Coldplay’s new album, Ghost Stories, was one of the most anticipated releases of the year even before Gwyneth Paltrow and Chris Martin, the band’s front man, split after 10 years of marriage and introduced us to ‘conscious uncoupling’ — the idea that you can love your partner and still choose to leave them. But the announcement of the split has helped shed some light on the record’s narrative, although none was needed to decode the fairly straightforward musings on separation and heartbreak. The group’s sixth album finds Martin wading through the sadness that accompanies a breakup, a theme that succinctly ties into his personal life.
Over the course of nine tracks, Ghost Stories, that follows 2011’s divisive album Mylo Xyloto, dwells on melancholy, offering sparse arrangements that employ acoustic and electronic touches to emote its feelings of loss and longing. Decorated with Míla Fürstová’s delicate artwork, and penned and co-produced by the band with the help of collaborators, including Tim Bergling, Paul Epworth and Jon Hopkins, the record sees Coldplay step away from their standard anthemic stadium-fillers and opt for more subtle, mellow tones.
The gentle album opener ‘Always in My Head’ and the touching piano ballad closer ‘O’, summarise the album competently while the tracks in between range from haunting to lifeless. The electronic melancholy of the intriguing ‘Midnight’ is beautiful but too reminiscent of the band Bon Iver’s music to feel original or fresh. ‘Ink’ wastes a lovely Peter Gabriel-esque melody on cloying lyrics. And, perhaps in a bid to seem current, the penultimate song, ‘A Sky Full of Stars’, jarringly thrusts DJ Avicii into the proceedings, creating a sound that seems desperate to pander to the masses and is as a result completely out of place on the album (albeit right at home on the charts). Strip the EDM (Electronic Dance Music) star’s tired production from the single and you’ll be left with something more distinctive and in keeping with the feel of the record.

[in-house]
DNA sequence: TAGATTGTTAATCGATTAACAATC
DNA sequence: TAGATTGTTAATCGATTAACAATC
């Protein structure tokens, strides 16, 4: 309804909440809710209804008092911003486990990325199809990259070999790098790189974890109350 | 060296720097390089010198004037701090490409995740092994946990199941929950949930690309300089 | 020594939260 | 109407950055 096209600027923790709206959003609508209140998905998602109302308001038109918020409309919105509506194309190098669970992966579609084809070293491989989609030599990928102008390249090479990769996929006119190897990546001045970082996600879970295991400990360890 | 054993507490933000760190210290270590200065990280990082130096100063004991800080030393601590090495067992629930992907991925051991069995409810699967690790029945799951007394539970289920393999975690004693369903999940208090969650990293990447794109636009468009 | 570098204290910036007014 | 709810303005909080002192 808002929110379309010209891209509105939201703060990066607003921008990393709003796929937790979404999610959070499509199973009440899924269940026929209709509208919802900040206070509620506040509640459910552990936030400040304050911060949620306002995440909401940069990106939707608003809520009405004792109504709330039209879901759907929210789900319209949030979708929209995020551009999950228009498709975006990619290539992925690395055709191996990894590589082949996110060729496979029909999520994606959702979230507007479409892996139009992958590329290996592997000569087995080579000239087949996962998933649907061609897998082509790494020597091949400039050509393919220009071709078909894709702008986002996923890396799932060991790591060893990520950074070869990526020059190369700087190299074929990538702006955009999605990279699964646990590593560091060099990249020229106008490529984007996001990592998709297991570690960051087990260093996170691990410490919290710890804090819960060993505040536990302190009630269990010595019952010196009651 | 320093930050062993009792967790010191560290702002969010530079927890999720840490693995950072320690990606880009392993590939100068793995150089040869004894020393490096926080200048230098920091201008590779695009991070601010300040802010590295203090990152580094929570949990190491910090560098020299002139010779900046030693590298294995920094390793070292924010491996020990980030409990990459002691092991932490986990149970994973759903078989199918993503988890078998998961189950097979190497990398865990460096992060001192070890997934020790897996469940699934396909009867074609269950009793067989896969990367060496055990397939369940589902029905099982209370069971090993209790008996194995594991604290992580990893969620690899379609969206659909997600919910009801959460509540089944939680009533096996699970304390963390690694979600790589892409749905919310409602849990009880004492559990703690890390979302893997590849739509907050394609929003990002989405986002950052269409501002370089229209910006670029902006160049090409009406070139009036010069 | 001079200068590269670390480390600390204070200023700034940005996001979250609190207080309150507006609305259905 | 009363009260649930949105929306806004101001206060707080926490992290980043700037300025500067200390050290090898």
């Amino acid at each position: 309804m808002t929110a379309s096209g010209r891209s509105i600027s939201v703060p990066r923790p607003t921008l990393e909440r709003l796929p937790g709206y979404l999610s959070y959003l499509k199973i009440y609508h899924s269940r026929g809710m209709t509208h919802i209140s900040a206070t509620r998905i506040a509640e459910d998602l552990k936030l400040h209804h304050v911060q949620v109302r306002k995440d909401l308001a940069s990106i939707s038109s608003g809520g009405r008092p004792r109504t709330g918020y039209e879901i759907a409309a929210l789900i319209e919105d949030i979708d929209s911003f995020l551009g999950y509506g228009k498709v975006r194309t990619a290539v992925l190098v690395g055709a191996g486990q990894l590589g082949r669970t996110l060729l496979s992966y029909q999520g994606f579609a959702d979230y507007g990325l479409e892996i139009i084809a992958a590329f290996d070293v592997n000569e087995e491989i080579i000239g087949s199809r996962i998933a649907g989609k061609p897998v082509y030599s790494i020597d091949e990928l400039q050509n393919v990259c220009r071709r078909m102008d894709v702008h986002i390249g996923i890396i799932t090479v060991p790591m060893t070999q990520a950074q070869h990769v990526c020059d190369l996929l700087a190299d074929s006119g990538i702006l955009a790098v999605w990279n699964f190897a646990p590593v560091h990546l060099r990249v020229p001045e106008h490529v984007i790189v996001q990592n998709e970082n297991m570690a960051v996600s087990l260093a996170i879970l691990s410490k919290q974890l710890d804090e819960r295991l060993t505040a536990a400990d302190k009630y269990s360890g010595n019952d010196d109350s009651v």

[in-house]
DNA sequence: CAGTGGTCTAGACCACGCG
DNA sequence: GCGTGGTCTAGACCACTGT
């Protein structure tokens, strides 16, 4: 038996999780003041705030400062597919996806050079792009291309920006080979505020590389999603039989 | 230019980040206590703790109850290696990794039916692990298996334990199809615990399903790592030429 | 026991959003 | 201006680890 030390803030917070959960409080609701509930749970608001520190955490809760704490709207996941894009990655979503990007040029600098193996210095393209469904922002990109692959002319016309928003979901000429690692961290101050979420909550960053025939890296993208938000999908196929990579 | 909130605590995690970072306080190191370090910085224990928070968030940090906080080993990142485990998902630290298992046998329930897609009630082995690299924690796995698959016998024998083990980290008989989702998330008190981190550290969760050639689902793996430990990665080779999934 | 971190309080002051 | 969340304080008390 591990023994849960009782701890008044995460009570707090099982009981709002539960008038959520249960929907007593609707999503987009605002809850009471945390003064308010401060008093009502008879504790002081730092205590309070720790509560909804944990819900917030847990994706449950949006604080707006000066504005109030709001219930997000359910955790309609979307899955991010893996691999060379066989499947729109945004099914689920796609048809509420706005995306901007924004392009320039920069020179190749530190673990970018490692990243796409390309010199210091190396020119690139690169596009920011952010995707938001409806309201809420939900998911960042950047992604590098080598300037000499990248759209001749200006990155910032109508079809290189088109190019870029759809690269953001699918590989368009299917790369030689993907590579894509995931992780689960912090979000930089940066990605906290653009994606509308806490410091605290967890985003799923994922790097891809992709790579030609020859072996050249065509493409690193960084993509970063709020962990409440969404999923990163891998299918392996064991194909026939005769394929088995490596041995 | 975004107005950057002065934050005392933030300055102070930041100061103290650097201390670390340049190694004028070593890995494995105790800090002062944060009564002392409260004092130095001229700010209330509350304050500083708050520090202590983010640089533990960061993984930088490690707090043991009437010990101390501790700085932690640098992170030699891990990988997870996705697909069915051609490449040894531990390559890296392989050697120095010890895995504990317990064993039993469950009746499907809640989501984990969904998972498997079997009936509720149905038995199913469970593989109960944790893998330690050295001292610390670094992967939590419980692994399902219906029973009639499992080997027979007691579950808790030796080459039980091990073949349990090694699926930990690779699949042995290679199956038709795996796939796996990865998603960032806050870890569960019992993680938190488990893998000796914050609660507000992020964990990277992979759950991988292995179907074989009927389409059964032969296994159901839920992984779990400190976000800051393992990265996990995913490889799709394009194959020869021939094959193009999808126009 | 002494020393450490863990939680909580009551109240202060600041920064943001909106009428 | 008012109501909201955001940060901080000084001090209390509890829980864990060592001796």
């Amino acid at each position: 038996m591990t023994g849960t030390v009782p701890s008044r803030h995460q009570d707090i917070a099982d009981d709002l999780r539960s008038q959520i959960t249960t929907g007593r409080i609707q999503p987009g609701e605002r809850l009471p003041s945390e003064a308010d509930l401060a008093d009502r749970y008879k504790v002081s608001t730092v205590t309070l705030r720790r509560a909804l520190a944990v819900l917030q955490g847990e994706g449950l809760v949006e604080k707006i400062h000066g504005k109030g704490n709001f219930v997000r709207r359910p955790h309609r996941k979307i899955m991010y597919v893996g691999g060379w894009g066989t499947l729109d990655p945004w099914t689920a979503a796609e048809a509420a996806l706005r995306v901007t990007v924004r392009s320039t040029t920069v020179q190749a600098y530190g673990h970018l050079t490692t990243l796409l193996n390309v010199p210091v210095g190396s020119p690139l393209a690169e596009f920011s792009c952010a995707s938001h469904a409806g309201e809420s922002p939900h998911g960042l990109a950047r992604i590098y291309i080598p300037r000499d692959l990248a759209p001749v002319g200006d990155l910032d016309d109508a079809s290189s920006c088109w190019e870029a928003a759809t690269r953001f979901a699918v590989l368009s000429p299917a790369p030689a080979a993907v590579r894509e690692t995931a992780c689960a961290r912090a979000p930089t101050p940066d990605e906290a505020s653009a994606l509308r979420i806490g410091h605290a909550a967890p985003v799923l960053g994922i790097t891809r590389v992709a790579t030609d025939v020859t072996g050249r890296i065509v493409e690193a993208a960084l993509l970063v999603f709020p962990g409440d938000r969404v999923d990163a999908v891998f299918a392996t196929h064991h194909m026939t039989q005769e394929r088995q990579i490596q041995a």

Sentiment wise, Ghost Stories turns out to be a breakup album that doesn’t really go anywhere. Instead of ploughing through the stages of grief, the record mostly flatlines at depression. The set is often so preoccupied with its own misery that it forgets to progress to other emotions. And perhaps it might have helped if the pretention of the breakup that accompanied it had not painted our experience of this record and let us discover the songs on their own merit.
As it stands, Ghost Stories lacks the grandeur of the terrific Viva La Vida or Death and All His Friends and the charm of A Rush of Blood to the Head, but it does offer some beautiful sonic touches and heartfelt, honest moments. It is mostly cohesive — with ‘A Sky Full of Stars’ being the glaring exception — and succeeds in creating a melancholic mood. The album doesn’t offer anything particularly new or original, nor does it venture into different, unexpected territory but grows on you eventually. Although fans of the band are more likely to connect to this mellow side of the group, Ghost Stories doesn’t really do anything to convert the band’s detractors.
Sameen Amer is a Lahore-based freelance writer and critic. She tweets @Sameen
Published in The Express Tribune, Sunday Magazine, June 15th, 2014.
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